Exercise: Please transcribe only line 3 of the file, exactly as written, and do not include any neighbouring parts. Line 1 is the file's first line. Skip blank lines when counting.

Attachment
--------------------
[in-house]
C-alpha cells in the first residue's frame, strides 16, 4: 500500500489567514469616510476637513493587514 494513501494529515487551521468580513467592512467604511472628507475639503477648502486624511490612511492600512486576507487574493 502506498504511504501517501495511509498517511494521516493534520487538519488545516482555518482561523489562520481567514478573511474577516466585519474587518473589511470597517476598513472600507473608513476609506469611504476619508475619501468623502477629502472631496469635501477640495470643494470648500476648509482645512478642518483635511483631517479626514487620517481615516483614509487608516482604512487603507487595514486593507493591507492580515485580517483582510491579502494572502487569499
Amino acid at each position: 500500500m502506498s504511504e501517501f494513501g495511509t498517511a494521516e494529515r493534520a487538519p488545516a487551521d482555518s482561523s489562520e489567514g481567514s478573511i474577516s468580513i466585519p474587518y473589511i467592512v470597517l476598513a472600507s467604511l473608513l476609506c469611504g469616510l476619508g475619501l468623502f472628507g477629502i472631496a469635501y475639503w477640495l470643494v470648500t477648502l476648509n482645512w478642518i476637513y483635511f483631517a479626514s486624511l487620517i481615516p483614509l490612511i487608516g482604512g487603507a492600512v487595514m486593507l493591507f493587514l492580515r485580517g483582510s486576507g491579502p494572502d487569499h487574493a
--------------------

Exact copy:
Amino acid at each position: 500500500m502506498s504511504e501517501f494513501g495511509t498517511a494521516e494529515r493534520a487538519p488545516a487551521d482555518s482561523s489562520e489567514g481567514s478573511i474577516s468580513i466585519p474587518y473589511i467592512v470597517l476598513a472600507s467604511l473608513l476609506c469611504g469616510l476619508g475619501l468623502f472628507g477629502i472631496a469635501y475639503w477640495l470643494v470648500t477648502l476648509n482645512w478642518i476637513y483635511f483631517a479626514s486624511l487620517i481615516p483614509l490612511i487608516g482604512g487603507a492600512v487595514m486593507l493591507f493587514l492580515r485580517g483582510s486576507g491579502p494572502d487569499h487574493a